The Global History Lab at Princeton is a platform for learning, skill development, and collaboration in the creation of new narratives across global divides. Through innovative pedagogical practices, and training in oral history methods, the GHL promotes human capabilities of understanding by developing narrative voices and listening skills between strangers.
The online GHL course “A History of the World Since 1300” educates students in varied countries in the history of globalisation and prepares them to become knowledge producers for a wider world. One of the core principles of the GHL course is to have teams of students engage with each other across borders. Along the way, they learn about conflict and teamwork and connectedness. To that end, GHL relies on partners, including Ahmedabad University. Ahmedabad students have an opportunity to engage in a course alongside scholars and learners connected to a network of global study.
Ahmedabad students can participate in the course “A History of the World since 1300” offered by the Global History Lab during the Monsoon semester. The GHL is committed to the pursuit of the production of knowledge about the global past globally — in a way that is innovative, economical and reaches across the world’s fractures. It is an online course, taught by Professor Jeremy Adelman, and assisted by a Teaching Fellow from Princeton. The course situates the study of global history in a global classroom and encourages students to learn from and through interactions with peers near and far. Students not only learn by reading and watching lectures, but also by analysing historical documents and applying their disciplinary and regional knowledge. Among the students are refugee and migrant learners, too often excluded from higher education, in Africa, Europe, and West Asia, which also makes the course an innovative experiment in humanitarian higher education.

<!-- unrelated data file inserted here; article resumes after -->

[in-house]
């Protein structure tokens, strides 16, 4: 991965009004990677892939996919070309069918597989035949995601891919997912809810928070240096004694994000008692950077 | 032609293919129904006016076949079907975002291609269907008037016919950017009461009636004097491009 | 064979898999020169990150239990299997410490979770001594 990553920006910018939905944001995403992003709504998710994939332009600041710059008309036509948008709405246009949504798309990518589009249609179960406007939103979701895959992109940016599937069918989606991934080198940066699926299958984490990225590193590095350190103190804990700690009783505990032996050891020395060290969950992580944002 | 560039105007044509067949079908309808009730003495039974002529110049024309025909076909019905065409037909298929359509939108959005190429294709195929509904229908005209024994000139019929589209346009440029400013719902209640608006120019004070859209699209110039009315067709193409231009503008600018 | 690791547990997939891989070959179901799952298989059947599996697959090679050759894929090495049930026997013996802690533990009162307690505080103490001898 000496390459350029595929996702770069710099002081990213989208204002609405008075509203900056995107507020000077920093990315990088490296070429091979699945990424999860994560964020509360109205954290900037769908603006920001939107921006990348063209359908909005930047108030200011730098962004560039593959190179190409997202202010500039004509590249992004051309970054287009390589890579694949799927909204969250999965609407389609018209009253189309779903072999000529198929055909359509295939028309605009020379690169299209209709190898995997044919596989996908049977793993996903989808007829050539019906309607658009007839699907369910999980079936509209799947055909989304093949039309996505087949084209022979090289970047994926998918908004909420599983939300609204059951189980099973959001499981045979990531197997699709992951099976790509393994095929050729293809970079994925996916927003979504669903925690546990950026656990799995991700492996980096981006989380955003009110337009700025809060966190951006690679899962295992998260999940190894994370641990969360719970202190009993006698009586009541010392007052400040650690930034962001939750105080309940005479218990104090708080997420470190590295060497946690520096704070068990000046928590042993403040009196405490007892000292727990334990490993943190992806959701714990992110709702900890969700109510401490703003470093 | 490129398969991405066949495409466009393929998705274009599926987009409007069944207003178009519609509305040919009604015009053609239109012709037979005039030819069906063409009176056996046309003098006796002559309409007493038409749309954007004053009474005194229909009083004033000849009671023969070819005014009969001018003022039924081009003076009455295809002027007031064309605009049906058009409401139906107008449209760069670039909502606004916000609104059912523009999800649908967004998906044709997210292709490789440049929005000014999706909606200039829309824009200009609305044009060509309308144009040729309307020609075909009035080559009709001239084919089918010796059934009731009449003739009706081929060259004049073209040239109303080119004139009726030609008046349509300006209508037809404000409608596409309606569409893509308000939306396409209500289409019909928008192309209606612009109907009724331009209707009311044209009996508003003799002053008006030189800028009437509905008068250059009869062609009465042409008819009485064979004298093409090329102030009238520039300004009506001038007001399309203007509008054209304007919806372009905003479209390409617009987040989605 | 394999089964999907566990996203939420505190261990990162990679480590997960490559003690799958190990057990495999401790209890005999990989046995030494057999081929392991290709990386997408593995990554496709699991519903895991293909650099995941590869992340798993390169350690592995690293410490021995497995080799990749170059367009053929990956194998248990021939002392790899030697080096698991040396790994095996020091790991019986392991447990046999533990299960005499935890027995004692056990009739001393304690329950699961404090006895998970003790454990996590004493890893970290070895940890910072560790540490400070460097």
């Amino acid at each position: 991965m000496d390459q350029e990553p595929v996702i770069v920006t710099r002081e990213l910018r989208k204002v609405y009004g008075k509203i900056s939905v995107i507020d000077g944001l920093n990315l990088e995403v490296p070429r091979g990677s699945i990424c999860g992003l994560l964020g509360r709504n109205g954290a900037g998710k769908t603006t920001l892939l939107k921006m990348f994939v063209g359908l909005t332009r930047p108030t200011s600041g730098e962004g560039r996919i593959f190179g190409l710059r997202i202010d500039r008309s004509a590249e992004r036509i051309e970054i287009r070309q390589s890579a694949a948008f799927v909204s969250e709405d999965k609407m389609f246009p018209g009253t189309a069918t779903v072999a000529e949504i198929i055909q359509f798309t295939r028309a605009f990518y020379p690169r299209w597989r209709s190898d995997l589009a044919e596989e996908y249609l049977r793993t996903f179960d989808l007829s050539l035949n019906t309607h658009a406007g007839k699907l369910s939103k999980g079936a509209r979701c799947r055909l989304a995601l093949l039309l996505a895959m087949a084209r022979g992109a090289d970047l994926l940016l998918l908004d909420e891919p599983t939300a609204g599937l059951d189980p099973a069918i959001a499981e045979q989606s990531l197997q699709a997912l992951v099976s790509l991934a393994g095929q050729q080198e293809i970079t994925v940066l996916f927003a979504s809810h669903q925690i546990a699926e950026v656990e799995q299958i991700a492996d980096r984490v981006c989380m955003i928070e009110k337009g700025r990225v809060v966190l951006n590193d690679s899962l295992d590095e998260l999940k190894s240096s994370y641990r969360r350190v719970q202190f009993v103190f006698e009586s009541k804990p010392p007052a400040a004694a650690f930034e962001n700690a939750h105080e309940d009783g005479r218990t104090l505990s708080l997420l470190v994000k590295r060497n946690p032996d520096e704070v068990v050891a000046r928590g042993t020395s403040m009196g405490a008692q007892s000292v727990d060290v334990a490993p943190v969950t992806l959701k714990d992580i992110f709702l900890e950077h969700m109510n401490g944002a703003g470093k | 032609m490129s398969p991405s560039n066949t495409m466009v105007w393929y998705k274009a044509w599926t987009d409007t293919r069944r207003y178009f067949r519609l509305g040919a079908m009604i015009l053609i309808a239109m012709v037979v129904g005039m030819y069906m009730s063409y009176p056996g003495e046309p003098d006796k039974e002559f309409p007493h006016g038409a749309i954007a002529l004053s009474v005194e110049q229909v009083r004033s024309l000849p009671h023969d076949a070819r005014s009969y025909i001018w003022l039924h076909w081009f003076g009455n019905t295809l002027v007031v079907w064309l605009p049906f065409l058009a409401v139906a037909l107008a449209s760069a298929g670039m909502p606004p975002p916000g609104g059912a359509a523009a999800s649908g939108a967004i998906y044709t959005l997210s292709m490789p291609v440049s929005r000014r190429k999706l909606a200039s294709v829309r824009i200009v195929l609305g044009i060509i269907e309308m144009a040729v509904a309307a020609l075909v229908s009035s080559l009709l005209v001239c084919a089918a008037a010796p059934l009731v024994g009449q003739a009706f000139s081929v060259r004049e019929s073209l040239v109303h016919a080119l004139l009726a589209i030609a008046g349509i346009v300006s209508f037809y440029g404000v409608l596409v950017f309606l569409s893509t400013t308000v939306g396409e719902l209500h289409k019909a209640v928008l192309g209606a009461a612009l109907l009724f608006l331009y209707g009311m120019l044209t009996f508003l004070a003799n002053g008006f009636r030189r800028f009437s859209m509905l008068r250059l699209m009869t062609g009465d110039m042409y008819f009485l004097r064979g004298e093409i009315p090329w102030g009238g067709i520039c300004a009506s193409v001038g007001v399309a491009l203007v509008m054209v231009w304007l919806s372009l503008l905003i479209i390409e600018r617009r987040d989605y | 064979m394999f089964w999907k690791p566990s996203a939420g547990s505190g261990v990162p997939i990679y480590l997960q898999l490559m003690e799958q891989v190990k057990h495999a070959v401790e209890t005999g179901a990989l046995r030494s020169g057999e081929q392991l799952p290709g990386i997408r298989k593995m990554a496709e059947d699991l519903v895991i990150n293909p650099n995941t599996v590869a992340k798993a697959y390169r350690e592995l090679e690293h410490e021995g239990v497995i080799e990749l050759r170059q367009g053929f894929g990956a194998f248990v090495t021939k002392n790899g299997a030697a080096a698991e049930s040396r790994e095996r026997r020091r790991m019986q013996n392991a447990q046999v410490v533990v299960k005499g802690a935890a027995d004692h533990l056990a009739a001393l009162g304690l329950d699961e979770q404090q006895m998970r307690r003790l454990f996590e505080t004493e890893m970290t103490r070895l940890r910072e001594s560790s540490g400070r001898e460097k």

Nishitha Mandava, a third-year History student at Ahmedabad, who participated in the 2021 GHL course says, “The course was highly innovative and collaborative. It helped to understand some of the prominent themes in history, including nationalism, capitalism, and imperialism. Simultaneously, it helped us engage with primary sources of various natures like peace treaties, exchanged correspondences between significant figures, and so on. The weekly meetings fostered a dialogue regarding these themes between students from around the world. This personally helped me to engage with perspectives of various students and reflect on my own perspectives…. Overall, this course was interactive, rigorous, intriguing, and helped me deepen my perspective regarding various facets of world history.”
A third-year student of Bachelor of Science (Honours) at Ahmedabad, Nikhita Vinod Gautam, says, “We traced history through 700 years, understanding each process as impacting peoples all over the world. I found it amazing, simply because of how all-encompassing it was. I had fun working with my colleagues, and it was so interesting to talk to Professor Adelman and listen to him. I remember our last session with him, where we tried to grasp what comes at the end of this history: the present.”